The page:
Desmond Hoyte: Celebrating a life lived By Tyrone Ferguson Stabroeknews - Sunday, December 29, 2002



When l got the call last Sunday informing me of Mr Hoyte's passing, so many memories and thoughts quickly flashed through my mind. The one above all that saddened me related to two conversations that I had had with him, first in 1995 and again in 1996.

I had been concerned since October 1992 about his final place in Guyana's history. I had advised him that it was time to leave politics; he had done his historical part with great distinction and he could leave contented. In fact, it would have been better for him to leave in October 1992 or shortly thereafter. I believed then that he could have left on the basis of that beautiful piece entitled Desmond Hoyte, statesman that had been done by Ian McDonald on October 11, 1992 in the Stabroek News.

I told him that if he stayed on he risked having his legacy seriously tarnished. I recalled what the Nigerian Nobel laureate, Wole Soyinka, had written about one of his country's presidents - that, when the story was told of that period of Nigerian history, all the president would deserve would be the dot in the exclamation mark in a footnote! Admittedly, I was exaggerating to make a case. I wanted to drive home a message. Alas, he never heeded my concern.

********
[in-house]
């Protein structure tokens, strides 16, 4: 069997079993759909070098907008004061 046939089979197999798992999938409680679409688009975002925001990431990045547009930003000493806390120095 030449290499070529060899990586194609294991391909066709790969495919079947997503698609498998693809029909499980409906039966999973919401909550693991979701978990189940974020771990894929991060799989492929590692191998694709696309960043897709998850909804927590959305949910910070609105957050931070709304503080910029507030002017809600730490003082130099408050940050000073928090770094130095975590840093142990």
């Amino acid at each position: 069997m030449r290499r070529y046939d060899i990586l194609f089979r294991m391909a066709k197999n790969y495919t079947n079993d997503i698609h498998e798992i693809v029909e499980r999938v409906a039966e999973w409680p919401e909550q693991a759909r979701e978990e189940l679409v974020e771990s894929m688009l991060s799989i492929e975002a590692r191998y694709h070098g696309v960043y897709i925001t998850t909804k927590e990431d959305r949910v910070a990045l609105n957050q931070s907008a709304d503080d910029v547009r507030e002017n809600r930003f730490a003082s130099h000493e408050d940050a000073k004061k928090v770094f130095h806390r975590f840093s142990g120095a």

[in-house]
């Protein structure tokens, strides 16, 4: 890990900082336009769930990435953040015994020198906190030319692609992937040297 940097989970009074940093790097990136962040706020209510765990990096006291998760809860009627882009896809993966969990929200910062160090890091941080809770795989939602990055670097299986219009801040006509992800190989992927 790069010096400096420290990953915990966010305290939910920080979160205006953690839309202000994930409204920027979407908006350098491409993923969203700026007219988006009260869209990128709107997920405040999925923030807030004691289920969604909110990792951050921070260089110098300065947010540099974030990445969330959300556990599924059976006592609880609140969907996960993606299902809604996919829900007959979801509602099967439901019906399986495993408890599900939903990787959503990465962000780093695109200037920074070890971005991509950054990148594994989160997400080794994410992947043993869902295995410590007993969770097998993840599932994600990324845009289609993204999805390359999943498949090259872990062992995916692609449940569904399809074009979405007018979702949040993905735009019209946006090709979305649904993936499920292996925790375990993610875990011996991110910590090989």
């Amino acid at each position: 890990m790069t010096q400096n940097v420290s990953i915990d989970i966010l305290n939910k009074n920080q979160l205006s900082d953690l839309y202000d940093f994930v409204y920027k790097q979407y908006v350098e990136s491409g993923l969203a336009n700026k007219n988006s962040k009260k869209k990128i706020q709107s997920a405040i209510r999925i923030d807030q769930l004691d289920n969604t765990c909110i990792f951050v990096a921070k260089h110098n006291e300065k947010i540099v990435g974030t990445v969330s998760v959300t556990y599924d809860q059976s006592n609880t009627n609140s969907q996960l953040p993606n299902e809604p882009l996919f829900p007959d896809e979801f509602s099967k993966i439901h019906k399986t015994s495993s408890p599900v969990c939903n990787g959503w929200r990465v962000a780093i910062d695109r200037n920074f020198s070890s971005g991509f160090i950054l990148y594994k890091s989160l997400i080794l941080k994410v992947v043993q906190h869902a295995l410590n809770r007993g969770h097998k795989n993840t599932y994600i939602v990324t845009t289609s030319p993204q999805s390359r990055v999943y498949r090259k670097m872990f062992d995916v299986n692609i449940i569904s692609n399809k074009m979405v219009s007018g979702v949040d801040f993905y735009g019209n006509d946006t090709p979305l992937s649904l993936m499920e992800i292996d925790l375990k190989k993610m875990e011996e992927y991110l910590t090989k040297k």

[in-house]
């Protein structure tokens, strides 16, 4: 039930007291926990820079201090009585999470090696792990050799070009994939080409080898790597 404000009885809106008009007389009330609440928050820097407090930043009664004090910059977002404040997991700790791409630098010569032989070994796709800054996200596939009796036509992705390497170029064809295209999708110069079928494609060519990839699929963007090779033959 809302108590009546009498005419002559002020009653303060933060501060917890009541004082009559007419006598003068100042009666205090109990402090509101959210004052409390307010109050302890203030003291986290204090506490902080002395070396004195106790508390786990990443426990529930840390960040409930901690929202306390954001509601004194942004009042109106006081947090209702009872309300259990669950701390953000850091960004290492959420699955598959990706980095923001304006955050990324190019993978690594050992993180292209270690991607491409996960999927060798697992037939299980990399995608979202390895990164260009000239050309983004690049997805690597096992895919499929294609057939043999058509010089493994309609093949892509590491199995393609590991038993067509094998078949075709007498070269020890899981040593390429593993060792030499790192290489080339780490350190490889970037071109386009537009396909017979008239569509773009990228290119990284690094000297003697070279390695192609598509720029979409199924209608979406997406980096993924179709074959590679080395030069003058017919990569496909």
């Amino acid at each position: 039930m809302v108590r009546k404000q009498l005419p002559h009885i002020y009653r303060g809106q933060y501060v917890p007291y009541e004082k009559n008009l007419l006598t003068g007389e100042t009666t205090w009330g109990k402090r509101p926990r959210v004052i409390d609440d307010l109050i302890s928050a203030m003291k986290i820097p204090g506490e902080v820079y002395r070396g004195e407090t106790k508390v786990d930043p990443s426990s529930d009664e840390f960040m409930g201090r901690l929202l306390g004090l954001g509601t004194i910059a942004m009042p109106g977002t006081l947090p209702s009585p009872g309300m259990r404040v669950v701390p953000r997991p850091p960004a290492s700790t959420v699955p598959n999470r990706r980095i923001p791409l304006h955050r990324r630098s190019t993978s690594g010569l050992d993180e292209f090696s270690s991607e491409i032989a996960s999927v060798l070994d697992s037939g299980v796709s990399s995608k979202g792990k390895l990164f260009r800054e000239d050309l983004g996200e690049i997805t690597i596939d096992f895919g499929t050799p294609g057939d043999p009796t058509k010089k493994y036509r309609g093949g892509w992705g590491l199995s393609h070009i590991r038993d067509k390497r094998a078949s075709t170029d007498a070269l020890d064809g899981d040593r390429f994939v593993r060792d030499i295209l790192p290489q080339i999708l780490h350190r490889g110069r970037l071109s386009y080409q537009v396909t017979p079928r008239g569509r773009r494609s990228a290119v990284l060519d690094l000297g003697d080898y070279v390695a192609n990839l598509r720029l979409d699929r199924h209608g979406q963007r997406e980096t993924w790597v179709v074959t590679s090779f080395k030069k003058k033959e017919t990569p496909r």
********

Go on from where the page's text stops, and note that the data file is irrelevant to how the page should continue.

The basis for that concern was the nature of Guyana's politics and its political discourse. Guyana's political culture has spawned a politics of deformation and degeneration, manifested currently in a politics of extreme partisanship, pettiness, retribution and vindictiveness. Sadly, in most instances, the political discourse today mirrors this quality of politics. In such a context, Mr Hoyte could only ultimately be diminished.

Then, I got a call asking me to do this obituary. I immediately asked myself: what is an obituary all about? I really have never seen it in terms of the dictionary definition as a notice of death. Rather, I see it as the celebration of a life lived.

It was then that the following words of Martin Carter in the poem Death of a Comrade also came to mind:
Now from the mourning vanguard moving on
dear Comrade I salute you and I say
Death will not find us thinking that we die.

For eighteen months between April 1991 and October 1992, I was privileged to be closely, centrally and intimately involved in the grand project of political and economic transformation that President Hoyte had launched. Both then and in the subsequent years, I spent numerous hours alone with him and clearly saw his aspirations for Guyana and its people, as well as some of the personal driving forces that influenced the way he went about the awesome challenge of national regeneration.

He was all too human. That is not meant as a criticism because ultimately in real life, we are all imperfect human beings, prone to make mistakes. But I want to argue that, in the final reckoning, his imperfections, his inadequacies, his human frailties wither away in face of his larger selfless contribution to national purpose and regeneration that marked his tenure as President.
And it is with Hoyte the man that I would like to start today.